EASO has the pleasure this month of turning the spotlight on Jens-Christian Holm, pioneering child obesity clinician, research scientist, professor and advocate.
MD Jens-Christian Holm, PhD is a Consultant in Paediatrics, Clinical and Research Associate Professor, and Head of The Childrens’ Obesity Clinic, Department of Paediatrics, University Hospital Holbæk, Denmark.
In 2007, Jens-Christian Holm established The Childrens’ Obesity Clinic (TCOCT) – a multidisciplinary childhood obesity chronic-care treatment facility. TCOCT is unique, and offers families a paradigmatic shift in approach by understanding child obesity as a chronic disease. We understand that the fat mass is endocrinologically regulated and offer a unique and successful treatment protocol.
TCOCT offers an innovative pedagogy providing empathy, self-identification and authenticity. This treatment approach has reduced obesity among 70-75% of participating children and adolescents enrolled in both hospital and primary municipality clinics. It also improves family health.
Professor Holm and his group have published extensively, providing evidence that the TCOCT protocol also reduces prevalence of dyslipedimia, hypertension, ectopic fat in the liver and viscera. Treatment also shows significant impact on parental overweight and obesity. Treatment results are based upon 5.4 hours of health professional time per obese child per treatment year.
Alongside this endeavour, Jens-Christian Holm established The Danish Childhood Obesity Biobank, which includes data from 2586 normal weight and 2200 obese children. This rich database includes deep phenotype description – DEXA, NMR, blood samples and metabolomics, genetics, and microbiota data for selected subgroups.
In conjunction with national and internationally recognised collaborators, these data sets have built a solid foundation and have been published widely, including in high impact journals. Recent studies include research around the influence of familial predisposition on childhood obesity treatment, changes in liver and muscle fat during treatment; research, includes information on changes in blood pressure during treatment.
The Danish Childhood Obesity Biobank has contributed to GWAS studies which have identified a new focal point associated with susceptibility to acute lymphoblastic leukaemia in children, as well as three new genetic loci exclusively associated with childhood BMI.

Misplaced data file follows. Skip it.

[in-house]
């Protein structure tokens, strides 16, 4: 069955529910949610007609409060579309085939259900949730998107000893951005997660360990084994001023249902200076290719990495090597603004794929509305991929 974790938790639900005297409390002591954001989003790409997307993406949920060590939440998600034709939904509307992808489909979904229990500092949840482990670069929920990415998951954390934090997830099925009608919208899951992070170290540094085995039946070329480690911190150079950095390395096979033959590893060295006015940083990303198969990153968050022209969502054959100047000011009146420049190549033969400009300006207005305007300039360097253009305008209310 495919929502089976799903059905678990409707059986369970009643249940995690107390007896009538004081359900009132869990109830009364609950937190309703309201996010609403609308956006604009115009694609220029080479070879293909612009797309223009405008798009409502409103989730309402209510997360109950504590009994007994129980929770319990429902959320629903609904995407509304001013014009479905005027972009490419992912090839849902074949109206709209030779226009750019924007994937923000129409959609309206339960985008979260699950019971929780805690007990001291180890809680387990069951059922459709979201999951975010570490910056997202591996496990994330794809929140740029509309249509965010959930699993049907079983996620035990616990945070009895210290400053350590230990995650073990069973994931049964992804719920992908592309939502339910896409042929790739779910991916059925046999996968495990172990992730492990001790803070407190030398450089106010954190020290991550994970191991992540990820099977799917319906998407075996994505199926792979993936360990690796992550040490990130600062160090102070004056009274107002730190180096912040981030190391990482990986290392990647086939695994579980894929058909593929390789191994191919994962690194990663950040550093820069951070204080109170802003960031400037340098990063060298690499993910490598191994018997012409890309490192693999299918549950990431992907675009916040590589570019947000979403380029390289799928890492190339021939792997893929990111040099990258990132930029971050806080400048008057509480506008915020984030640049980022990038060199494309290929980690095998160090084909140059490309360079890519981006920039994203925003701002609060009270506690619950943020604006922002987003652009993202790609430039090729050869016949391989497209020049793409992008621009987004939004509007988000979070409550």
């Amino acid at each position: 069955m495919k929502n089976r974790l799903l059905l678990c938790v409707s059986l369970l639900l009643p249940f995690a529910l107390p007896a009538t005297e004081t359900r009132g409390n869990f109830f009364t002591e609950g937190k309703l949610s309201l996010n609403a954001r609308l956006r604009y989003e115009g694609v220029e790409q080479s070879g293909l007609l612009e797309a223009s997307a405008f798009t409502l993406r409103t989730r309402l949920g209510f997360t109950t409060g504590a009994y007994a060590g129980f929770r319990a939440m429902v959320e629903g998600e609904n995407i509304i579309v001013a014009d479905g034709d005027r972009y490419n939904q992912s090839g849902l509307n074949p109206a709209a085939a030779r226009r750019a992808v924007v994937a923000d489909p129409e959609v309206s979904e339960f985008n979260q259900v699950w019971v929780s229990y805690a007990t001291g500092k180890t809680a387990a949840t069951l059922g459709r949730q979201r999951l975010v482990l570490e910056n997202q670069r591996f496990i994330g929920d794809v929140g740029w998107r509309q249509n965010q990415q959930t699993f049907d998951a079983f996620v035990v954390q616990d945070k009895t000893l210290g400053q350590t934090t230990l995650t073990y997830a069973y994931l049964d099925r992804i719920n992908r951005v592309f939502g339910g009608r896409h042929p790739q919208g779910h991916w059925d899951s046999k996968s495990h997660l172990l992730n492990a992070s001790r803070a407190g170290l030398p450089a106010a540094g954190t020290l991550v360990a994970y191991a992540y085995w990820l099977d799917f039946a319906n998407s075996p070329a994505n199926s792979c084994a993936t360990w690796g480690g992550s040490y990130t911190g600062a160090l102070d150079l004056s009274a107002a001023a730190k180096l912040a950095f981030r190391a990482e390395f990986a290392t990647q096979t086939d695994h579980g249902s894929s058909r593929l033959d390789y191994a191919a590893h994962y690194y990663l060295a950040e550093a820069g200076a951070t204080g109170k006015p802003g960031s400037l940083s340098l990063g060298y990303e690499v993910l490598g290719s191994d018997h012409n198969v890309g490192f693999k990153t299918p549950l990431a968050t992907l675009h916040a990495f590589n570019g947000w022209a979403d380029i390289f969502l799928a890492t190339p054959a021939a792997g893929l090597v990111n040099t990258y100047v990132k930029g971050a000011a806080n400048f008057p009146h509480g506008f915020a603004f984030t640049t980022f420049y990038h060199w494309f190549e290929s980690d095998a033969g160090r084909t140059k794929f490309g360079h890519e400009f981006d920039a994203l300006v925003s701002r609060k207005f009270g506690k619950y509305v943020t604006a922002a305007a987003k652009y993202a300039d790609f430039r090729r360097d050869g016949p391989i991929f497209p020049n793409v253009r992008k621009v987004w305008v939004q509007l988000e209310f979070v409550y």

Jens-Christian Holm’s research activities are multi-faceted and include numerous PhD-projects involving early detection, body composition, pre-diabetes, ectopic fat, genetics, microbiota, and pharmacological analyses of medicamina in the obese vs the lean child.
In 2011 Jens-Christian Holm joined the EASO Childhood Obesity Task Force (COTF) and, along with Jennifer Baker, was elected co-chair in 2015. Through his clinical work and considerable media and public-facing contributions, Jens-Christian Holm has continuously fought the medical and psychological case for obese children, who are often neglected and stigmatised and denied professional medical service in most health care systems around the world.
The COTF recently published a position statement recommending that childhood obesity Europe should be considered a chronic disease. This development was inspired by The American Medical Association which declared obesity as a disease in 2013 and the Canadian Medical Association, which did likewise in October 2015. The COTF statement generated substantial media coverage and inspired debate, as obesity is not accepted as a disease among those in the medical profession.
It has been argued that only obese patients with metabolic deterioration should be considered ill and thus eligible for treatment; we believe this argument is flawed. The Childrens’ Obesity Clinic has published that up to 50% of our young people exhibit pre- or overt hypertension, 35% exhibit steatosis, 28% exhibit dyslipedemia, and 18% exhibit pre-diabetes. This shows that many if not most obese children are, at an average age of 11.5, already burdened by the metabolic consequences of their obesity. We know that there are an additional 16 well described complications, involving orthopaedic, endocrinological, neurological, gastroenterological, psychological and psychosocial components to obesity, which in many ways impede the obese child’s development potential during childhood. We have no advance knowledge of who among these children will face one of 20 established cancers as a consequence of their obesity during their adulthood. Based on these observations, it is imperative for us as medical professionals, to act and honour the Hippocratic Oath and endeavour to alleviate the disease and suffering among obese patients, child and adult alike.